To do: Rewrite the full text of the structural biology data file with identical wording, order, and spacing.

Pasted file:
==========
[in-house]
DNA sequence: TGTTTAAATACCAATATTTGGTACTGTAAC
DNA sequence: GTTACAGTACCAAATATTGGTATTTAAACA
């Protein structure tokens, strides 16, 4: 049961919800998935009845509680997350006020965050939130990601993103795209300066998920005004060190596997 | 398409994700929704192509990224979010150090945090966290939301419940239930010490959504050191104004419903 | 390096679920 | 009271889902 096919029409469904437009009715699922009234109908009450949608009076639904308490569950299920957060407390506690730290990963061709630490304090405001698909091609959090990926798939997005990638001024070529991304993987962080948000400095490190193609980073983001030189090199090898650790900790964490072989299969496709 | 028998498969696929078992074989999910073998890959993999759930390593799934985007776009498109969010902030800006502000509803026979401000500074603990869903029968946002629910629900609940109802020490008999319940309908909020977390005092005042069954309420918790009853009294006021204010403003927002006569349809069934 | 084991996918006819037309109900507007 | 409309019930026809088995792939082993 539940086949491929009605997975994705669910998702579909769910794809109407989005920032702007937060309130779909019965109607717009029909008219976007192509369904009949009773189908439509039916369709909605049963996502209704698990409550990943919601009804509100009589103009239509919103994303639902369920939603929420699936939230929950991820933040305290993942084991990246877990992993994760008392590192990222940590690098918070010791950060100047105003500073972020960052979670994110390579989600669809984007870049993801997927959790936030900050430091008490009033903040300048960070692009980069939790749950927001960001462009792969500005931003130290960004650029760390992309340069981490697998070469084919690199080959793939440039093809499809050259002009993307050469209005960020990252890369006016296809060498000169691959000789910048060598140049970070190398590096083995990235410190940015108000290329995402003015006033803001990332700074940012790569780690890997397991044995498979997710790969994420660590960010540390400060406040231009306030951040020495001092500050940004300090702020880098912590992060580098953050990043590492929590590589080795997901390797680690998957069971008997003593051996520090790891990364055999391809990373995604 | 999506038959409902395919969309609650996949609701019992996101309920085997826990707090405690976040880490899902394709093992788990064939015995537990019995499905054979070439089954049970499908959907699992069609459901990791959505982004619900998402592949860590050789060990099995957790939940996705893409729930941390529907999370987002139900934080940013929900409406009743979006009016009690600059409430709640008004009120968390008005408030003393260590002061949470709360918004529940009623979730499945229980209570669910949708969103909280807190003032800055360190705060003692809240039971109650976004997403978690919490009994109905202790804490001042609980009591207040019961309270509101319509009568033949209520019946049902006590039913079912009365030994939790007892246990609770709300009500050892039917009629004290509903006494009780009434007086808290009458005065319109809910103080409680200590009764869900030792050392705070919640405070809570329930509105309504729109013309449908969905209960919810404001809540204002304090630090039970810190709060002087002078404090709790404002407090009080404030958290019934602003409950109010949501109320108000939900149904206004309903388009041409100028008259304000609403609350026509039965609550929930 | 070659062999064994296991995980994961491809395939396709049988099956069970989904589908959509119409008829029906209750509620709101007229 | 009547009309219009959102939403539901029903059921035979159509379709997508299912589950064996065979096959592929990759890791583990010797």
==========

[in-house]
DNA sequence: TGTTTAAATACCAATATTTGGTACTGTAAC
DNA sequence: GTTACAGTACCAAATATTGGTATTTAAACA
């Protein structure tokens, strides 16, 4: 049961919800998935009845509680997350006020965050939130990601993103795209300066998920005004060190596997 | 398409994700929704192509990224979010150090945090966290939301419940239930010490959504050191104004419903 | 390096679920 | 009271889902 096919029409469904437009009715699922009234109908009450949608009076639904308490569950299920957060407390506690730290990963061709630490304090405001698909091609959090990926798939997005990638001024070529991304993987962080948000400095490190193609980073983001030189090199090898650790900790964490072989299969496709 | 028998498969696929078992074989999910073998890959993999759930390593799934985007776009498109969010902030800006502000509803026979401000500074603990869903029968946002629910629900609940109802020490008999319940309908909020977390005092005042069954309420918790009853009294006021204010403003927002006569349809069934 | 084991996918006819037309109900507007 | 409309019930026809088995792939082993 539940086949491929009605997975994705669910998702579909769910794809109407989005920032702007937060309130779909019965109607717009029909008219976007192509369904009949009773189908439509039916369709909605049963996502209704698990409550990943919601009804509100009589103009239509919103994303639902369920939603929420699936939230929950991820933040305290993942084991990246877990992993994760008392590192990222940590690098918070010791950060100047105003500073972020960052979670994110390579989600669809984007870049993801997927959790936030900050430091008490009033903040300048960070692009980069939790749950927001960001462009792969500005931003130290960004650029760390992309340069981490697998070469084919690199080959793939440039093809499809050259002009993307050469209005960020990252890369006016296809060498000169691959000789910048060598140049970070190398590096083995990235410190940015108000290329995402003015006033803001990332700074940012790569780690890997397991044995498979997710790969994420660590960010540390400060406040231009306030951040020495001092500050940004300090702020880098912590992060580098953050990043590492929590590589080795997901390797680690998957069971008997003593051996520090790891990364055999391809990373995604 | 999506038959409902395919969309609650996949609701019992996101309920085997826990707090405690976040880490899902394709093992788990064939015995537990019995499905054979070439089954049970499908959907699992069609459901990791959505982004619900998402592949860590050789060990099995957790939940996705893409729930941390529907999370987002139900934080940013929900409406009743979006009016009690600059409430709640008004009120968390008005408030003393260590002061949470709360918004529940009623979730499945229980209570669910949708969103909280807190003032800055360190705060003692809240039971109650976004997403978690919490009994109905202790804490001042609980009591207040019961309270509101319509009568033949209520019946049902006590039913079912009365030994939790007892246990609770709300009500050892039917009629004290509903006494009780009434007086808290009458005065319109809910103080409680200590009764869900030792050392705070919640405070809570329930509105309504729109013309449908969905209960919810404001809540204002304090630090039970810190709060002087002078404090709790404002407090009080404030958290019934602003409950109010949501109320108000939900149904206004309903388009041409100028008259304000609403609350026509039965609550929930 | 070659062999064994296991995980994961491809395939396709049988099956069970989904589908959509119409008829029906209750509620709101007229 | 009547009309219009959102939403539901029903059921035979159509379709997508299912589950064996065979096959592929990759890791583990010797």